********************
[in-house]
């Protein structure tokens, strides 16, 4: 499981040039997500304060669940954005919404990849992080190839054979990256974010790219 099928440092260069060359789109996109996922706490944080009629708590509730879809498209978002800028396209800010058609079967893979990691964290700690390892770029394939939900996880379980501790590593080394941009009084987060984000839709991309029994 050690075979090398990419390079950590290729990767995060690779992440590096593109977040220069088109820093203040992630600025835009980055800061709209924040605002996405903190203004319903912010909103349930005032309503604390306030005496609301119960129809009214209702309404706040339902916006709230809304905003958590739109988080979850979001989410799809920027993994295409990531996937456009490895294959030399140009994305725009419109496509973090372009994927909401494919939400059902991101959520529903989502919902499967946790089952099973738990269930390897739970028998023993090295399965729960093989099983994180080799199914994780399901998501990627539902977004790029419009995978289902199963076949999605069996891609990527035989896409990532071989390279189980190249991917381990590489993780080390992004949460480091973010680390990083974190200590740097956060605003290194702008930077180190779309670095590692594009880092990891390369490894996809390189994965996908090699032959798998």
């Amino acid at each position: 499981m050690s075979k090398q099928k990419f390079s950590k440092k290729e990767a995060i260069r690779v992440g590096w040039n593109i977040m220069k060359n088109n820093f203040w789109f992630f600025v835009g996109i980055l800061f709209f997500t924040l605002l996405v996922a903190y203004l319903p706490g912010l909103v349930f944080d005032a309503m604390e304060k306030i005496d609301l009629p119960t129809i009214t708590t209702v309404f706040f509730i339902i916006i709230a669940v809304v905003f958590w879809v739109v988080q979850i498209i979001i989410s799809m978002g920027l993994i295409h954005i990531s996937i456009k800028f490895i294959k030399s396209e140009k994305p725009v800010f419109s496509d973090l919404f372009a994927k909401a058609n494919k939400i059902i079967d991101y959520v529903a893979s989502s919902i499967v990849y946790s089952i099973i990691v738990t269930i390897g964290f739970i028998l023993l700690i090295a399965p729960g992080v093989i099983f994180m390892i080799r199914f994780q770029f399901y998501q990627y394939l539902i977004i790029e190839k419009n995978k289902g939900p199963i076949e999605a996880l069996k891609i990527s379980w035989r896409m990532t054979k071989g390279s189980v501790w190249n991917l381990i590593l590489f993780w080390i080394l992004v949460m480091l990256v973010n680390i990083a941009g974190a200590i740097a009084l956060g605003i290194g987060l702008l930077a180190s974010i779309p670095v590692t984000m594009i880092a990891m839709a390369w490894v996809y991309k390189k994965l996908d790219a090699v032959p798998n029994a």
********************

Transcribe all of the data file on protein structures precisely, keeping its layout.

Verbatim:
[in-house]
């Protein structure tokens, strides 16, 4: 499981040039997500304060669940954005919404990849992080190839054979990256974010790219 099928440092260069060359789109996109996922706490944080009629708590509730879809498209978002800028396209800010058609079967893979990691964290700690390892770029394939939900996880379980501790590593080394941009009084987060984000839709991309029994 050690075979090398990419390079950590290729990767995060690779992440590096593109977040220069088109820093203040992630600025835009980055800061709209924040605002996405903190203004319903912010909103349930005032309503604390306030005496609301119960129809009214209702309404706040339902916006709230809304905003958590739109988080979850979001989410799809920027993994295409990531996937456009490895294959030399140009994305725009419109496509973090372009994927909401494919939400059902991101959520529903989502919902499967946790089952099973738990269930390897739970028998023993090295399965729960093989099983994180080799199914994780399901998501990627539902977004790029419009995978289902199963076949999605069996891609990527035989896409990532071989390279189980190249991917381990590489993780080390992004949460480091973010680390990083974190200590740097956060605003290194702008930077180190779309670095590692594009880092990891390369490894996809390189994965996908090699032959798998």
């Amino acid at each position: 499981m050690s075979k090398q099928k990419f390079s950590k440092k290729e990767a995060i260069r690779v992440g590096w040039n593109i977040m220069k060359n088109n820093f203040w789109f992630f600025v835009g996109i980055l800061f709209f997500t924040l605002l996405v996922a903190y203004l319903p706490g912010l909103v349930f944080d005032a309503m604390e304060k306030i005496d609301l009629p119960t129809i009214t708590t209702v309404f706040f509730i339902i916006i709230a669940v809304v905003f958590w879809v739109v988080q979850i498209i979001i989410s799809m978002g920027l993994i295409h954005i990531s996937i456009k800028f490895i294959k030399s396209e140009k994305p725009v800010f419109s496509d973090l919404f372009a994927k909401a058609n494919k939400i059902i079967d991101y959520v529903a893979s989502s919902i499967v990849y946790s089952i099973i990691v738990t269930i390897g964290f739970i028998l023993l700690i090295a399965p729960g992080v093989i099983f994180m390892i080799r199914f994780q770029f399901y998501q990627y394939l539902i977004i790029e190839k419009n995978k289902g939900p199963i076949e999605a996880l069996k891609i990527s379980w035989r896409m990532t054979k071989g390279s189980v501790w190249n991917l381990i590593l590489f993780w080390i080394l992004v949460m480091l990256v973010n680390i990083a941009g974190a200590i740097a009084l956060g605003i290194g987060l702008l930077a180190s974010i779309p670095v590692t984000m594009i880092a990891m839709a390369w490894v996809y991309k390189k994965l996908d790219a090699v032959p798998n029994a």